Our not-so-secret goal of organizing the cash mob was that it would inspire others to do the same for a beloved store owner they knew. Because we all have an Avi in our lives, whether it’s the guy who knows your coffee order the second you walk in the door, or the saleswoman who always gives you an extra big smile when you’re checking out.

So we’re happy to see this idea taking shape in people’s minds. Sally Hanseth from Santa Barbara, California recently donated to our Fundly campaign and sent me a follow-up email. In it she writes:

We have a little shop in our neighborhood with a crotchety old Australian man who owns and runs it. It’s where everyone here goes for sandwiches. The way he loves all the kids (knows all their names) and locals runs deep, and although I’ve baked him appreciation brownies for the last 10 years, your cash mob is getting me thinking!

I love this! It got me thinking of all the small businesses around the world that are suffering, and the loyal customers who would  love nothing more than to help them out.

Would you host a cash mob? If so, how can we help?

What’s happening with Avi now?


It’s been almost four months since we gave Avi the surprise of his life, and he’s still reeling from the shock of it all. When he and Bharati watched the final cut of the film last weekend, it brought back all the overwhelming emotion from the day.

“It’s like a small poem. It brought tears to my eyes,” Avi says. “I was unable to breathe.”

We were hoping the film and cash mob would give Avi both a new lease on life and literally a new lease. While we definitely succeeded with the former, the latter has proven to be a bit trickier. Despite his customers remaining loyal more so than ever – many will buy breakfast at the deli next store and then walk to Center Lane to buy the morning paper, for example – Avi is still struggling.

This week, he’ll be sending a letter to his landlord to see if he can cut a deal on cheaper rent. If not, he’ll likely be out by December’s end.

He’s not so hopeful the plea will work, but if he’s really honest with himself, he’s welcoming a new change and a chance to cut back on his 85-hour work week to spend more time with his wife.

“I want to live a new life. I want to live with Bharati. I really miss her. I used to come home, sit and wait for her outside, and we’d chat about our day,” he says. “I want to have those moments back.”

His plan is to work at a lower-stress and better paying job for another five years, and then retire when Bharati does. He’s been gradually telling customers about his potential plan, which has been difficult for both Avi to say and for them to hear.

“I go to the store, I talk about home. I come home, I talk about the store, ” he says. “The customers are my family. What is going to happen with them?”

But the Levittown community isn’t going anywhere. If they’re not trying to convince him that he’ll still be at Center Lane in the new year, they’re giving out their information to stay in touch and offering to help him find a new job. One prospect, to be a Hindu translator and liaison for parents at a nearby Hicksville school, has caught his attention so far.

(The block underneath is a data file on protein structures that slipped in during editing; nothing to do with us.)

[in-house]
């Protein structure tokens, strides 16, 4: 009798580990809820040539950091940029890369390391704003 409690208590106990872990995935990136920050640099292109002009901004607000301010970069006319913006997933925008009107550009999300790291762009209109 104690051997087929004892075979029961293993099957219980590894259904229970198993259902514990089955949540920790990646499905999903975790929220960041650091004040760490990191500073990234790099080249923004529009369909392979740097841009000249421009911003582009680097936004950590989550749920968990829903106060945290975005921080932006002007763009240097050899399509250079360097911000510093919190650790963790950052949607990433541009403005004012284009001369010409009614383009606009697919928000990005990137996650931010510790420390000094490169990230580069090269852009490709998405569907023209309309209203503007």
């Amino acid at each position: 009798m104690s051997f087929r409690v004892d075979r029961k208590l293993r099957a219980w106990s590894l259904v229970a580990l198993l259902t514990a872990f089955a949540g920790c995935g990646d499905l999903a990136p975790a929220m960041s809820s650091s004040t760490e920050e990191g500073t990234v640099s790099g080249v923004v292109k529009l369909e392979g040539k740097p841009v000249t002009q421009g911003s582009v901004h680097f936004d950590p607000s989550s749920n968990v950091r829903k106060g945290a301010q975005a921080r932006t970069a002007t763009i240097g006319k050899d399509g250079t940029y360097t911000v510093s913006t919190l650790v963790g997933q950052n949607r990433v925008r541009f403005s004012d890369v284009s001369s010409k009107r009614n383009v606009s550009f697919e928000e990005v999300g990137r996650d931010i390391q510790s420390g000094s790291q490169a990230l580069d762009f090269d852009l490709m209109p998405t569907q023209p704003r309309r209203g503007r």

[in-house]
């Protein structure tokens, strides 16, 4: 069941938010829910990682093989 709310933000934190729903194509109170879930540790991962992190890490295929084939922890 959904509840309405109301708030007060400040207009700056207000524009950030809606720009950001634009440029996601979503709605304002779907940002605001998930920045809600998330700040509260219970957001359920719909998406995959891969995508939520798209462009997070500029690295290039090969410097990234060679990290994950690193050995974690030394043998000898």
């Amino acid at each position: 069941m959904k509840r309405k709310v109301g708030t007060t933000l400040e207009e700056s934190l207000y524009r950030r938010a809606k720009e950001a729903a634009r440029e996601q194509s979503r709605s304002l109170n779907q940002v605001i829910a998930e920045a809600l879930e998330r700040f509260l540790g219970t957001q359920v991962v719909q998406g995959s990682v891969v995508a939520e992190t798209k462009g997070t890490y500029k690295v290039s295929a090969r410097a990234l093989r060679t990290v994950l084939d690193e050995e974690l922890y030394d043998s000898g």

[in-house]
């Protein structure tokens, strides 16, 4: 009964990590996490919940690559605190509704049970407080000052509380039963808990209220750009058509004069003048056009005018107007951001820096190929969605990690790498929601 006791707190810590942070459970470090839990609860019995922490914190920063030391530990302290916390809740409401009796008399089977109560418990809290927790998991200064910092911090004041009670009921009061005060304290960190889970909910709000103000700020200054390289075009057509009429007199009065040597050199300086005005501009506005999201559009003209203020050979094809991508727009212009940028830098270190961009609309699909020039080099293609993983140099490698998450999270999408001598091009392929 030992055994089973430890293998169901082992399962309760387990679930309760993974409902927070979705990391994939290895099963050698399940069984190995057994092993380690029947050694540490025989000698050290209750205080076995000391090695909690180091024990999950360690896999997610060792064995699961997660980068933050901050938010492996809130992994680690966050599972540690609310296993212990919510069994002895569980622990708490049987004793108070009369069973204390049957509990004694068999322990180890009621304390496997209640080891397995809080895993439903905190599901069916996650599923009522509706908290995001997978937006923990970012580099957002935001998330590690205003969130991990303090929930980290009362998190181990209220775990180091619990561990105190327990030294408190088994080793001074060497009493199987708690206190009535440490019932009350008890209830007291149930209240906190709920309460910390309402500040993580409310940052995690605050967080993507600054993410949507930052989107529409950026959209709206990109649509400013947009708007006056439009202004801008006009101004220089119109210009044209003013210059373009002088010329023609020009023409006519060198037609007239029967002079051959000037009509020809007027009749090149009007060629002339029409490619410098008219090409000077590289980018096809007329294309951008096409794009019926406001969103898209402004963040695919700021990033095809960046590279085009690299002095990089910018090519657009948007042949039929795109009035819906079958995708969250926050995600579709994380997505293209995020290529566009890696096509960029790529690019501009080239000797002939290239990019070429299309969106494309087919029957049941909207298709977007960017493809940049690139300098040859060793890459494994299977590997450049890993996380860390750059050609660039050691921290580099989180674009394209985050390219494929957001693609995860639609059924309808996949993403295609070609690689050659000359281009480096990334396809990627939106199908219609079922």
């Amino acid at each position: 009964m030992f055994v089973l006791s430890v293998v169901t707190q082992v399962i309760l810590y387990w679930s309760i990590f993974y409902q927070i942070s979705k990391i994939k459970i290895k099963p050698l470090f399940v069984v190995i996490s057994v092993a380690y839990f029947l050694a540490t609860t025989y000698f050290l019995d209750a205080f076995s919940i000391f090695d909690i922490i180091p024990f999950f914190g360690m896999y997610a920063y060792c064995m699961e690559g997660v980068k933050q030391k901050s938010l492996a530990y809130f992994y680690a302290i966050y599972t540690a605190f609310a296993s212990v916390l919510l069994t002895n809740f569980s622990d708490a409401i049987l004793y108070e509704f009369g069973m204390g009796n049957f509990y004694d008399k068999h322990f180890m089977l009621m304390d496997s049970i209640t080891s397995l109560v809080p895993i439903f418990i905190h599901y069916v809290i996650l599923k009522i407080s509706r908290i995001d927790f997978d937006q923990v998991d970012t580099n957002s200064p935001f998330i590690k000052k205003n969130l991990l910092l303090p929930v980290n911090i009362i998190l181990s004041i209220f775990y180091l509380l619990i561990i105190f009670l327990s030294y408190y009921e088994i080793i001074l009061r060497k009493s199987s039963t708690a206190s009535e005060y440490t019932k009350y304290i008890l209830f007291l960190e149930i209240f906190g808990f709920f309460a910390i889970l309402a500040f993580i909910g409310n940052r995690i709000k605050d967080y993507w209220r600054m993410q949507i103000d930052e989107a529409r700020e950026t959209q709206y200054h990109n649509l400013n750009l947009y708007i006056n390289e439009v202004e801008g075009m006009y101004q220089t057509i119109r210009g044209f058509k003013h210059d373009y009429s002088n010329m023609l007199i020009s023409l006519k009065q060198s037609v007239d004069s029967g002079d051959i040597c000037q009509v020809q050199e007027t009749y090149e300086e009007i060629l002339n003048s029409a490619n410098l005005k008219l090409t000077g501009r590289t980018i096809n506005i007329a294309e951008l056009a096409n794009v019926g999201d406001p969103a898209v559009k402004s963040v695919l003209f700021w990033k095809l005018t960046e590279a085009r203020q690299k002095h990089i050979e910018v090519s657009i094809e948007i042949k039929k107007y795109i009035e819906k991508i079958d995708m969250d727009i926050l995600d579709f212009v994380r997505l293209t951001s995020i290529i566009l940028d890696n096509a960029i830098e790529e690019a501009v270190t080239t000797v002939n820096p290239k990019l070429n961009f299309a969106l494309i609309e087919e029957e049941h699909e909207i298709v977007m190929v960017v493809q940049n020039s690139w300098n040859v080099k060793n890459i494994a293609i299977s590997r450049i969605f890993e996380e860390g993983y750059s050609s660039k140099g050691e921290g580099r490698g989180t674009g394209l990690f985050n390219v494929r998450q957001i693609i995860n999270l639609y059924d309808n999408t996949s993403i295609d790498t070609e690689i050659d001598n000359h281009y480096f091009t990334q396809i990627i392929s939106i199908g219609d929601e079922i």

Whatever may come in the next few months, you can be sure Avi will never forget Levittown – its people, places, and course, the cash mob.

“That doesn’t happen to people like me. That was a miracle in my life. I tell you, I never dreamed I’d be a situation like that,” he says. “I can die happily now.”


Love Letter to Levittown

You might know all about Levittown if you’re a history buff or are from the Tri-State area. But if you don’t, here’s a little something I wrote for Huffington Post that explores my long distance relationship with the town I grew up in.

Dear Levittown,

I’ll be the first to admit: Our love hasn’t always been a Billy Joel song.

In our early years together, I loved to spend my days swimming at your pools and hanging out at block parties and eating as much as I could at pancake fundraisers for high school sports teams. But my favorite thing? It was easy for me to find the bathrooms at all of my friend’s houses. I liked how they all looked and felt the same.

Then I got older and your sameness started to make me feel weird. I sabotaged us. I stole bras from your department stores. I toilet papered your manicured lawns. I smoked pot in the sump behind the village green. I made out with boys on baseball fields and ruined pitching mounds.

I got restless. I needed more than a drive-thru dairy mart called The Cow and a patch of grass behind the bowling alley called The Field to hang out at. So I left you.

While I was gone, I couldn’t get you out of my mind. I’d wake up in the middle of the night craving a chicken parmigiana hero from Portofino’s. I longed for your thick, tough accent. I’d give anything to sing karaoke at Faddy Malone’s.

I missed you. But I knew you weren’t healthy for me.

It’s true you’ve changed over the years, although people hear your name and still think you’re as plain as the potatoes that used to cover your fields. They stereotype you for being the first planned suburb.

I know you’re more than that. I know you secretly love that there’s now a Colombian restaurant where the oyster bar used to be, and that saris and turbans that can now be found among Jets hats and Islanders jerseys. I know you’re getting a kick out of all the new additions on your Capes and Ranches.

I will never return to your arms, but I just can’t seem to let you go. It’s because of you I cry whenever I hear a Journey song at a wedding. It’s because of you I can’t eat a bagel without feeling disappointed. It’s because of you I understand that the men and women who sweep dust and install phones and pick up garbage may appear gruff, but are as soft and sweet as the inside of a cannoli.

You were my first lesson in tough love. And after all these years fighting it, I can finally say I love you for just the way you are.